|This is 30 of 31 posts for the March Slice of Life Story Challenge. Hard to believe the month is coming to a close! Thank you to the team at Two Writing Teachers for the link ups and encouragement.|
"They are in the box on my desk. Do you need yours?" I replied.
"Yes, I want to update it with the books I read over spring break," she said. "I've read thirty-five books!"
She is so proud of herself and I am proud of her too. (I wish I'd taken a picture of her Books Read list! Tomorrow, I will do that.)
This morning some students were reading. Some were returning books checked out prior to spring break. Others were perusing the book shelves for their next reads. I started the class period booked talking a few books that I read over spring break. Some were updating the reading and book lists in their journal (Books Read and Books I Want to Read). A few students shared books with table mates. Book talk bubbled up around the room from some. I was making the rounds. I visited readers. I talked with readers. I recommended books to a few students who asked. I asked students who appeared bookless what book they were reading. It was the start of class on the Monday we returned from spring break.
I believe in reading. I believe that students can and will read more than I could ever "cover" or teach in one school year. I know the research. I've lived it in a high school classroom for twenty years. When Donalyn Miller posted,"I've Got Research Yes I Do, I've Got Research How 'Bout You?" I thought back to a post I wrote last year that included an A to Z list of books, articles and research reports supporting reading workshop. I love Miller's smart writing and how she validates what we know works for readers in our rooms.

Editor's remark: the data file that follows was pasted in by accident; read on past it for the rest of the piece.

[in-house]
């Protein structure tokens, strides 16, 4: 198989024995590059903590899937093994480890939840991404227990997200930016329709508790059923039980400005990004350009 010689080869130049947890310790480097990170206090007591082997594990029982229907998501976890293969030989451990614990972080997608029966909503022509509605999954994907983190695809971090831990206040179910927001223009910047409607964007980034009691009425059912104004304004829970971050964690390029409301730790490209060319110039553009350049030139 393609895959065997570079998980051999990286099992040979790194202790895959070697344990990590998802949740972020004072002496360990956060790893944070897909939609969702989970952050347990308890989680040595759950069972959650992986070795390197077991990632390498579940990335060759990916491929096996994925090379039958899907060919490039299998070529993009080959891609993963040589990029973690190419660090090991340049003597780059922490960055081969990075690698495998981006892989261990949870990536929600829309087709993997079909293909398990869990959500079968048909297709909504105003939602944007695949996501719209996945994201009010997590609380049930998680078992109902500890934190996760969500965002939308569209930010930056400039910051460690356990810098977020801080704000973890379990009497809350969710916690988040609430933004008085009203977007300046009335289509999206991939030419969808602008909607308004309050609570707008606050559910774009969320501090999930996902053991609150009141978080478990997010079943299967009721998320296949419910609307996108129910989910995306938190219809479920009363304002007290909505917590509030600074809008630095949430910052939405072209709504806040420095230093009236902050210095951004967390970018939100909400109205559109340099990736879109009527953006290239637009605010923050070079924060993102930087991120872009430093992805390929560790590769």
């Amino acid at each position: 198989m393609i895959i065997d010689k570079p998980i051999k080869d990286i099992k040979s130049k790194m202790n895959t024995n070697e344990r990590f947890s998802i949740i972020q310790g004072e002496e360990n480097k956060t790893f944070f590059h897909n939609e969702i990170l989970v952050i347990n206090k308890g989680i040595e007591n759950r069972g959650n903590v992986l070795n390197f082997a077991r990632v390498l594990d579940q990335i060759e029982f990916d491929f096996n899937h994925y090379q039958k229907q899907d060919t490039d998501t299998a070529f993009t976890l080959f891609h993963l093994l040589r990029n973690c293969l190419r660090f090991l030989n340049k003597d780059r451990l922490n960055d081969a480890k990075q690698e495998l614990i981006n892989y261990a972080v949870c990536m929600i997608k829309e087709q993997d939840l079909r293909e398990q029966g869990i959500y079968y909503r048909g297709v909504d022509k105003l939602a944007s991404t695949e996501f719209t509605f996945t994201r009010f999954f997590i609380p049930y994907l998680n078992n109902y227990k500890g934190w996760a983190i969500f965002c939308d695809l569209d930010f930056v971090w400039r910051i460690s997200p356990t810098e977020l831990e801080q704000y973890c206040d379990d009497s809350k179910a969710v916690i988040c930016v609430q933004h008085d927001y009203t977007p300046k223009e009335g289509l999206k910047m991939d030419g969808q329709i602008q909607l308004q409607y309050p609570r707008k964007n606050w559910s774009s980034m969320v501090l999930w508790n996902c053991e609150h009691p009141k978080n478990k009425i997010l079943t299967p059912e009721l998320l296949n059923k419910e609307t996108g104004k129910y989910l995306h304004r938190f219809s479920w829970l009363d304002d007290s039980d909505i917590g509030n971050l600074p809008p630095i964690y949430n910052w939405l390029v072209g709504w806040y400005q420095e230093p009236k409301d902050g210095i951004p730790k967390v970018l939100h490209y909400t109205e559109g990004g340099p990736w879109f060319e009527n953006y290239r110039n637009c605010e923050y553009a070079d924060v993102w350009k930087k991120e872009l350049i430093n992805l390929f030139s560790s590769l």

I believe as Penny Kittle does that students deserve choice and support as they develop reading (and writing) skill. I read and write beside my students as she does hers. My students keep reading and writing notebooks, similar to but different from the ones Linda Reif describes and uses in her classroom.
I like the balanced approached Amy Rasmussen takes with book clubs and how she advocates for choice in AP classes (see her argument "Aim Higher: A Case for Choice Reading and a Whole Lot More in AP English" on Three Teachers Talk). I was with her at every turn. I understand the challenge and the joy of differentiating instruction for a roomful of readers. I know book clubs are one way to mediate the whole-class novel and build in choice and common or shared book experiences. I agree that just giving students time to read in class is not the same as teaching from, with, through and beyond the titles students choose for themselves.
We teachers make our way individually along similar paths as we design instruction for the readers and writers in our classrooms.
There is power in readers reading. Award-winning teacher, Nancie Atwell wrote about it from her classroom first with In the Middle and many have followed, adapted, adjusted and worked the model, shaping instruction to fit the needs of our students. We know, the only way to develop reading skill is to read: independently, widely, voraciously, passionately.
Thirty-five books indeed.